The Unbreakable Bond

With his glacial eyes, searing intensity and impressive physique, Daniel Craig has embodied the sexy, suave intrigue of James Bond for nearly a generation of fans. But he wasn’t the obvious choice when he was cast to play 007 in 2006’s Casino Royale.  

Photos Courtesy of MGM Studios, EON Productions, Universal Pictures

And, frankly, he wasn’t sure he wanted the role. He showed up to an initial interview disheveled, which in Craig terms means sans cuff links.

“It’s a huge challenge, a huge responsibility. Bond is a huge, iconic figure in movie history,” Craig later said. “These opportunities don’t come along very often, so I thought, ’Why not?”

Committing to Bond meant staying true to the character but doing so on his own terms. It required going to the gym — a lot — and doing extensive research in order to make the super-spy his own.

Although some critics thought Craig was too short (he stands 5’10”) and too blond to play the iconic character, Casino Royale and the films that followed proved that the talented actor brought a new sensibility to the part, with 007 crying, falling in love, and showing vulnerability, albeit with the character’s requisite aplomb, during Craig’s portrayal of Bond in Quantum of Solace, Skyfall, and Spectre, the last of which was released in 2015.

As the longest-standing Bond in history, with Sean Connery himself calling the casting of Craig a “terrific choice.” Craig’s first four Bond films alone have generated more than $3 billion worldwide.

But there’s more to come. In No Time to Die, Craig plays Bond for the fifth and final time. The much anticipated, COVID-delayed film release this October, with the retired 007 hunting a kidnapped scientist. It’s a film he wasn’t sure he could physically endure, with the strenuous shots over the years taking a brutal toll on his 53-year-old body, including a torn meniscus during the filming of Spectre.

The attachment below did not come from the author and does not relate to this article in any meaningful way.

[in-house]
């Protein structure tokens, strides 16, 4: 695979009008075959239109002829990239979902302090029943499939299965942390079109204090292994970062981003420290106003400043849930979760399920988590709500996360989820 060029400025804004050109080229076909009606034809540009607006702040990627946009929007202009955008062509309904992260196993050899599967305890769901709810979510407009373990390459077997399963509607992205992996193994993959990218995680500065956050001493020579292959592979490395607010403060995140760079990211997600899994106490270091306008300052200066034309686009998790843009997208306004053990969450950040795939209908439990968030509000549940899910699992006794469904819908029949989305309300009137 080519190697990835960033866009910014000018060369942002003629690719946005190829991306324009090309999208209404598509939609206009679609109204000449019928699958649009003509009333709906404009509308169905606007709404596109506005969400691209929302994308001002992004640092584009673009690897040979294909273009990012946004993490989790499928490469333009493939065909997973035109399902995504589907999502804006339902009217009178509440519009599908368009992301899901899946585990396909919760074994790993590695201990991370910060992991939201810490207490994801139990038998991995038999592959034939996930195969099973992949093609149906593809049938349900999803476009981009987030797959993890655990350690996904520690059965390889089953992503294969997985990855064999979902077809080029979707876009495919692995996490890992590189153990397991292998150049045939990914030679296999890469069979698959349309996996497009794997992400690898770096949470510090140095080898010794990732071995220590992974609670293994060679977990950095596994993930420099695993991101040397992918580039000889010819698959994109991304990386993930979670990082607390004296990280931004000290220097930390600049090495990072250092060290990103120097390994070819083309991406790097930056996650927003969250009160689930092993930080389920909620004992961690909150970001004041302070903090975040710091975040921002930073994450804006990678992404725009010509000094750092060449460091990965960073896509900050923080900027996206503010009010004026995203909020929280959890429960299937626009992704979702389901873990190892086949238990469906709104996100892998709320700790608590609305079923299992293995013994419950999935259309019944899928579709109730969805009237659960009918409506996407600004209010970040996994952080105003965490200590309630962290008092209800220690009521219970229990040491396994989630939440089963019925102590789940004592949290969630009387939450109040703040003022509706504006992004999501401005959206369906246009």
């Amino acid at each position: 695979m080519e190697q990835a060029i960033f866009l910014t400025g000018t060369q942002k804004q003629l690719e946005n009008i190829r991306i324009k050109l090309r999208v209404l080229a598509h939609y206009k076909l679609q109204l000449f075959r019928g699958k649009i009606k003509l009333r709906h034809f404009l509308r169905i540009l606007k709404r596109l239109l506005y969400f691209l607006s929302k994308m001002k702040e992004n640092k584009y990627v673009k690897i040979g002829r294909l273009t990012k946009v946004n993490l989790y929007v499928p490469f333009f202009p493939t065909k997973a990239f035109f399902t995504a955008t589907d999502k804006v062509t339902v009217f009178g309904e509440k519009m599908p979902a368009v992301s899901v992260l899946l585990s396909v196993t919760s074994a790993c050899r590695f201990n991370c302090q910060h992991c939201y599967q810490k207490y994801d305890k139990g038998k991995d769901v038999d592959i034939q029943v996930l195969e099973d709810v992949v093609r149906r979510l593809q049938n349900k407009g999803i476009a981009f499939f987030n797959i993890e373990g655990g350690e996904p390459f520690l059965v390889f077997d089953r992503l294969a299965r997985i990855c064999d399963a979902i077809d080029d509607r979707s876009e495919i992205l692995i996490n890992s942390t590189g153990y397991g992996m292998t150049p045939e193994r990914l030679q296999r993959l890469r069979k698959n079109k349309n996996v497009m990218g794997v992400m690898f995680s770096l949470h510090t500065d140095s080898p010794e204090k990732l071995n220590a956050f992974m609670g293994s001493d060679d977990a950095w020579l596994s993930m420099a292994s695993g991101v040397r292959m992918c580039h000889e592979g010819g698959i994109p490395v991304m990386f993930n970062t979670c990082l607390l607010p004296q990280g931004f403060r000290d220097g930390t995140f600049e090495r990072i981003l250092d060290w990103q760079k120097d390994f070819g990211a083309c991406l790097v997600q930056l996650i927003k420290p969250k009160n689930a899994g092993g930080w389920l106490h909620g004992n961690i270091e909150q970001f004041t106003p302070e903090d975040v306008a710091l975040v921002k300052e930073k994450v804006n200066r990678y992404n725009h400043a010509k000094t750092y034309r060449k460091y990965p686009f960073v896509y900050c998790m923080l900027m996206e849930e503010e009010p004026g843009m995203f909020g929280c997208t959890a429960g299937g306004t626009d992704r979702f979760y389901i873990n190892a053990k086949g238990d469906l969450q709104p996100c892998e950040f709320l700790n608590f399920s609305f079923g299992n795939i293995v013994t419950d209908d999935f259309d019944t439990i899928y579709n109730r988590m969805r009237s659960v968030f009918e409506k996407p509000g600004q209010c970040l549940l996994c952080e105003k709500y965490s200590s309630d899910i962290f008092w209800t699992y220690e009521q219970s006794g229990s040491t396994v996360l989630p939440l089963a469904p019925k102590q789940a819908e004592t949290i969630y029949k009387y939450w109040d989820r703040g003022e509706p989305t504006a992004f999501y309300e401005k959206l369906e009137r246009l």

Photos Courtesy of MGM Studios, EON Productions, Universal Pictures

There was a narrative Craig felt needed to be finished, a continuation that began in Casino Royale, and a completion of a storytelling circle begun 15 years earlier that the actor now calls “emotionally satisfying.”

These are heady heights indeed for the notoriously private actor, who first began performing for patrons as a toddler at his parents’ pub in England.

Photo Courtesy of BBC Films, FilmNation, Entertainment, Chad Bakta

Photo Courtesy of BBC Films, FilmNation, Entertainment, Chad Bakta

“If I wanted to make spy movies for the rest of my life, that would be one thing, but I don’t want to just make spy movies.” — Daniel Craig

Unpopular in school and underprivileged, Craig found his first taste of stardom when a friend convinced him to join the cast of the school play Oliver! At 14, the applause unleashed by his performance was a rush he had never before experienced, a burst of adrenaline similar to a drug, he has said.

Not long thereafter, he attended a screening of the sci-fi film Bladerunner(1982) and was transfixed, he recalls, his mind reeling as he read the credits and the realization that he could actually make a living as an actor began to form.

Craig studied at the Guildhall School of Music and Drama, graduating in 1991, taking bit parts before landing his breakout role as Geordie Peacock on the British drama series Our Friends in the North in 1996.

This led to roles in Elizabeth (1998), Lara Croft: Tomb Raider (2001), Road to Perdition (2002) and Layer Cake (2004). And then it led to Bond, when he was handpicked by producer Barbara Broccoli, granddaughter of the franchise’s creator Albert Broccoli.

Between Bond films, Craig has not let the franchise define him and has continued to cultivate his career with numerous television, film and theater roles, including starring opposite his wife, multiple-award-winnning actress Rachel Weisz, in 2013’s Betrayal which took Broadway by storm.

Photo Courtesy of Getty Images

Craig’s more notable film roles include poet Ted Hughes opposite Gwyneth Paltrow in the biography Sylvia, Steve in Steven Spielberg’s Munich, and as journalist Mikael Blomkvist in The Girl with the Dragon Tattoo, to mention a few.

Saying goodbye to the Bond character is bittersweet, but as one mega-franchise comes to a close, another is potentially waiting in the wings. Craig was nominated for a Golden Globe in 2020, for best actor starring in the detective-mystery and comedy film, Knives Out, a smashing box office hit with two sequels already in the works.

And although rumors continue to swirl around who will be the next Bond, Craig has some advice. The summary, without the expletive, being: don’t mess up his legacy, or that of the actors who have come before him. “It’s a beautiful, amazing thing. Leave it better than when you found it.”

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